[EM] Catchpoles RC fails your IIAC

MIKE OSSIPOFF nkklrp at hotmail.com
Wed Jan 23 21:51:38 PST 2002

I'd said:

>Did I say that a voting system must meet the Pareto
>Criterion? If you define voting systems in that way, Sequential
>Pairwise wouldn't be a voting system. Not many would agree with
>that definition. Excuse me, but did I say anything about Pareto?

Markus replied:

It seems that you don't know what "e.g." means.
"E.g." means "exempli gratia" ("for example").

I reply:

Shouldn't that be "exempli gratiae", if we want the "for"
to be expressed?

Ok, so you were giving an example of something that I didn't say.

But what you'd said was irrelevant, because I didn't say that you
were wrong about RC passing your IIAC because RC isn't a voting
system. I merely said that RC isn't a voting system.

That's something that I said last time, and which you seem to have


Markus continued:

You wrote (20 Jan 2002):
>It's reasonable to say that a voting system is a choice method
>that bases its choice on voting. But I also admit that Random Candidate
>could be called a degenerate voting system in which people can
>vote, but their votes are ignored. Rather like the 2000 Presidential

The problem is that when you have problems understanding a mail or
when you don't agree with someone or when you are dissatisfied with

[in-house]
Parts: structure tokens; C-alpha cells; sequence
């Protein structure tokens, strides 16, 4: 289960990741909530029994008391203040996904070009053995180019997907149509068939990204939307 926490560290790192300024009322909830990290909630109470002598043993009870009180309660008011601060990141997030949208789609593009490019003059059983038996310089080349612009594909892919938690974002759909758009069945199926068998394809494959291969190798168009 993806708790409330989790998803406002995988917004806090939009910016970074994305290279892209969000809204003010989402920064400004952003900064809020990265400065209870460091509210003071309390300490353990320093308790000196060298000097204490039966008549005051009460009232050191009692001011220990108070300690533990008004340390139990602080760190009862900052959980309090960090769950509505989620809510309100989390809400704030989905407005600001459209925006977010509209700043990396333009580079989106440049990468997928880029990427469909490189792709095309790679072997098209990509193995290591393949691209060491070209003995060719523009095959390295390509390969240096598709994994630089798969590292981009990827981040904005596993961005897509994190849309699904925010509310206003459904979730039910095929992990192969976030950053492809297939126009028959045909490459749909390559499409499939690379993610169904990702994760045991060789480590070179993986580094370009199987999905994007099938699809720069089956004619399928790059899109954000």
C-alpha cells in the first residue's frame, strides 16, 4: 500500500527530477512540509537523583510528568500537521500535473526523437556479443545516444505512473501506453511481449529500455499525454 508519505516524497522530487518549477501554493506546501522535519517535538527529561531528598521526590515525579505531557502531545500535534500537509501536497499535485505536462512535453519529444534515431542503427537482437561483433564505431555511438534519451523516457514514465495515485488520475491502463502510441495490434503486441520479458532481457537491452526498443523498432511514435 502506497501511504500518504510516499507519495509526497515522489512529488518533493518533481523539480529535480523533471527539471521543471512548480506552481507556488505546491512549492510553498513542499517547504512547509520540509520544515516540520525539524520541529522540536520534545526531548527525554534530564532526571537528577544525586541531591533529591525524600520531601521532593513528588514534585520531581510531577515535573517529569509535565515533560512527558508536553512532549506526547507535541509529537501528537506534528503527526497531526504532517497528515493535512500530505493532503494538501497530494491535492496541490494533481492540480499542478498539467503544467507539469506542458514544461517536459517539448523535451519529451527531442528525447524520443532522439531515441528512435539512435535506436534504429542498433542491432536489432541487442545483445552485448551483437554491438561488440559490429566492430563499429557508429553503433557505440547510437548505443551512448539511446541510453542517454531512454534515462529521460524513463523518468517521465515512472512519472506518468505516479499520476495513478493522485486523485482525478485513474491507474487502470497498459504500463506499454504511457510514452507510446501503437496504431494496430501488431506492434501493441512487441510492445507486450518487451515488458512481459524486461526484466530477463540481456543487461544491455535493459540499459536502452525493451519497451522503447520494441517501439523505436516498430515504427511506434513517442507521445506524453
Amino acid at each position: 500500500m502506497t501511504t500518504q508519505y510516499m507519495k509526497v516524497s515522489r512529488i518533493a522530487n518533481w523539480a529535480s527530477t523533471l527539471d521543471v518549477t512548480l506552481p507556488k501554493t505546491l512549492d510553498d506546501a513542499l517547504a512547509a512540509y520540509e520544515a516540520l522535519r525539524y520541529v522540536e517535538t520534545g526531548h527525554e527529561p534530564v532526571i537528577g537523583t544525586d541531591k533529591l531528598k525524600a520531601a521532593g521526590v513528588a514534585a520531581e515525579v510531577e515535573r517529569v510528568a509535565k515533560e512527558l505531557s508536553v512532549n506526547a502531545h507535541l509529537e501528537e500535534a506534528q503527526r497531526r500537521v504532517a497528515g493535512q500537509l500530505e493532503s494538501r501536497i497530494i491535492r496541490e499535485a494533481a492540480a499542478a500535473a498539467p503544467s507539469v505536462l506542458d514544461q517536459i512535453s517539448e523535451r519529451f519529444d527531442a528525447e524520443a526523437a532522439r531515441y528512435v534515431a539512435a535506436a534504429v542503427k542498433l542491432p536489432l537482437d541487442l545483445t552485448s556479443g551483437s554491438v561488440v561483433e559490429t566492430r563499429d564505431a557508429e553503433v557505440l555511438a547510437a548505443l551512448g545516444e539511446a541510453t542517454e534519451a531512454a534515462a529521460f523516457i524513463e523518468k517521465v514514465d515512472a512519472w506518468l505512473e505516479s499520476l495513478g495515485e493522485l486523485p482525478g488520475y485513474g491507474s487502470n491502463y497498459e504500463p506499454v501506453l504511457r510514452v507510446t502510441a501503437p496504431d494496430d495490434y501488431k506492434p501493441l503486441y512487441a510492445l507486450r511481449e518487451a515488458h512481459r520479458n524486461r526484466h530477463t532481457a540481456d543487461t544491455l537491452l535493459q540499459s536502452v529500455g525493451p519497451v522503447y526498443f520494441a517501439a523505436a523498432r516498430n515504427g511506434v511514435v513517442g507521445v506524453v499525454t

a mail, then you spam the EM archieves with tons of insulting mails
instead of trying to describe your problems/disagreement/dissatisfaction.

If you had described earlier how you define "voting systems", then I
would have mentioned that David Catchpole has proposed a modification of
Random Candidate where --when a Condorcet winner exists-- this Condorcet
winner is elected with a probability of 2/(N+1) and every other candidate
is elected with a probability of 1/(N+1) and where --when no Condorcet
winner exists-- each candidate is elected with the same probability of
1/N. This modification of Random Candidate is a "voting system" due to
your definition of "voting systems" and meets IIAC.

I reply:

Say there are 2 voters who, being used to Plurality, believe that they
need to move a pre-existing lesser-evil candidate up to 1st place
when the new candidate is added. Before the new candidate is added,
there were 2 candidates, and those lesser-of-2-evils voters had voted
for X. When the new candidate, Z, is addedd, Z is their last choice.
They think Y has a better chance of beating Z, and so,
they move that lesser-evil Y up to 1st place.

Y had previously lost to X by one vote. Y pairbeats Z. Due to how
those 2 voters change their votes when Z is added, Y becomes
BeatsAll winner. Other voters don't change how they vote between
X & Y.

Before Z is added, X pair-beats Y and is BeatsAll winner. At that
time, Y's probability of winning is 1/3. But when we add Z, now
Y's probability of winning is 2/4, because those lesser-of-2-evils
voters have made Y into BeatsAll winner.

Adding the new candidate has increased Y's probability of winning,
given the voting strategy of those lesser-of-2-evils voters.

David Catchpole's RC fails your IIAC.

Shall we send that to the journals too? :-)

In any case, if you can actually find a voting system that passes
your IIAC that's ok too. But if you can find one that could
realistically be proposed that meets your IIAC, that would be
more interesting.

Mike Ossipoff

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